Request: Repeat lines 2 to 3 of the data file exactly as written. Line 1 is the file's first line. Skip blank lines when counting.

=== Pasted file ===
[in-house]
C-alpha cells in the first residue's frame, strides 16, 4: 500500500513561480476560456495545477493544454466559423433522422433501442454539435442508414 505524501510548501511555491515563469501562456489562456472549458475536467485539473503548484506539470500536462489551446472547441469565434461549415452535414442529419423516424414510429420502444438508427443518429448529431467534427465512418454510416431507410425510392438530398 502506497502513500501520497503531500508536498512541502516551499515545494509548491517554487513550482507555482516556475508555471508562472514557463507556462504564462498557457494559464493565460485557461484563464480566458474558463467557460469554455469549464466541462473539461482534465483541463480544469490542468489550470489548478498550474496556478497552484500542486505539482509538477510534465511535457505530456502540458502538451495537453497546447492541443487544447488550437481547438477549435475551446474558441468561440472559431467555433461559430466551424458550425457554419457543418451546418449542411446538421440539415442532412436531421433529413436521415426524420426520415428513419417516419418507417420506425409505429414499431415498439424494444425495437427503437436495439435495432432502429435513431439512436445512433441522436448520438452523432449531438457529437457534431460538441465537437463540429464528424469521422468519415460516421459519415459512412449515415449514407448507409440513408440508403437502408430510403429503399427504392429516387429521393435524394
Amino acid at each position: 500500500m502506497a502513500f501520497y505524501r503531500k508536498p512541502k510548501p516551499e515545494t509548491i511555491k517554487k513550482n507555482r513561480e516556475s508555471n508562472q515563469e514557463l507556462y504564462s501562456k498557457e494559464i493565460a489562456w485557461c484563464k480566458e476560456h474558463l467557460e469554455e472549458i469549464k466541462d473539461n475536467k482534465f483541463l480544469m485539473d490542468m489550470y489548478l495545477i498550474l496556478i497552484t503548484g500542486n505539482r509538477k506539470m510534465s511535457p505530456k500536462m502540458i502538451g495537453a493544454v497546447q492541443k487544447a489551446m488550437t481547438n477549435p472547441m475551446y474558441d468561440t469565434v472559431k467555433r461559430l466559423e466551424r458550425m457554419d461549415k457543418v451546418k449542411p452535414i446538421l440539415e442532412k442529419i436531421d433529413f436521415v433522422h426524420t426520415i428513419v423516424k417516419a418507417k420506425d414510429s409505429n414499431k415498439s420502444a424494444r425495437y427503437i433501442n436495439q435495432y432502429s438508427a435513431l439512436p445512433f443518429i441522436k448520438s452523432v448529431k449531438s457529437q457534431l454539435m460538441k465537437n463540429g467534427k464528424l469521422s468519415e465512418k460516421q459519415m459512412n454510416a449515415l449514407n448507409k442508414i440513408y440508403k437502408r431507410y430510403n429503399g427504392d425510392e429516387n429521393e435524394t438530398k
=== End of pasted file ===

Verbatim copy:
C-alpha cells in the first residue's frame, strides 16, 4: 500500500513561480476560456495545477493544454466559423433522422433501442454539435442508414 505524501510548501511555491515563469501562456489562456472549458475536467485539473503548484506539470500536462489551446472547441469565434461549415452535414442529419423516424414510429420502444438508427443518429448529431467534427465512418454510416431507410425510392438530398 502506497502513500501520497503531500508536498512541502516551499515545494509548491517554487513550482507555482516556475508555471508562472514557463507556462504564462498557457494559464493565460485557461484563464480566458474558463467557460469554455469549464466541462473539461482534465483541463480544469490542468489550470489548478498550474496556478497552484500542486505539482509538477510534465511535457505530456502540458502538451495537453497546447492541443487544447488550437481547438477549435475551446474558441468561440472559431467555433461559430466551424458550425457554419457543418451546418449542411446538421440539415442532412436531421433529413436521415426524420426520415428513419417516419418507417420506425409505429414499431415498439424494444425495437427503437436495439435495432432502429435513431439512436445512433441522436448520438452523432449531438457529437457534431460538441465537437463540429464528424469521422468519415460516421459519415459512412449515415449514407448507409440513408440508403437502408430510403429503399427504392429516387429521393435524394
Amino acid at each position: 500500500m502506497a502513500f501520497y505524501r503531500k508536498p512541502k510548501p516551499e515545494t509548491i511555491k517554487k513550482n507555482r513561480e516556475s508555471n508562472q515563469e514557463l507556462y504564462s501562456k498557457e494559464i493565460a489562456w485557461c484563464k480566458e476560456h474558463l467557460e469554455e472549458i469549464k466541462d473539461n475536467k482534465f483541463l480544469m485539473d490542468m489550470y489548478l495545477i498550474l496556478i497552484t503548484g500542486n505539482r509538477k506539470m510534465s511535457p505530456k500536462m502540458i502538451g495537453a493544454v497546447q492541443k487544447a489551446m488550437t481547438n477549435p472547441m475551446y474558441d468561440t469565434v472559431k467555433r461559430l466559423e466551424r458550425m457554419d461549415k457543418v451546418k449542411p452535414i446538421l440539415e442532412k442529419i436531421d433529413f436521415v433522422h426524420t426520415i428513419v423516424k417516419a418507417k420506425d414510429s409505429n414499431k415498439s420502444a424494444r425495437y427503437i433501442n436495439q435495432y432502429s438508427a435513431l439512436p445512433f443518429i441522436k448520438s452523432v448529431k449531438s457529437q457534431l454539435m460538441k465537437n463540429g467534427k464528424l469521422s468519415e465512418k460516421q459519415m459512412n454510416a449515415l449514407n448507409k442508414i440513408y440508403k437502408r431507410y430510403n429503399g427504392d425510392e429516387n429521393e435524394t438530398k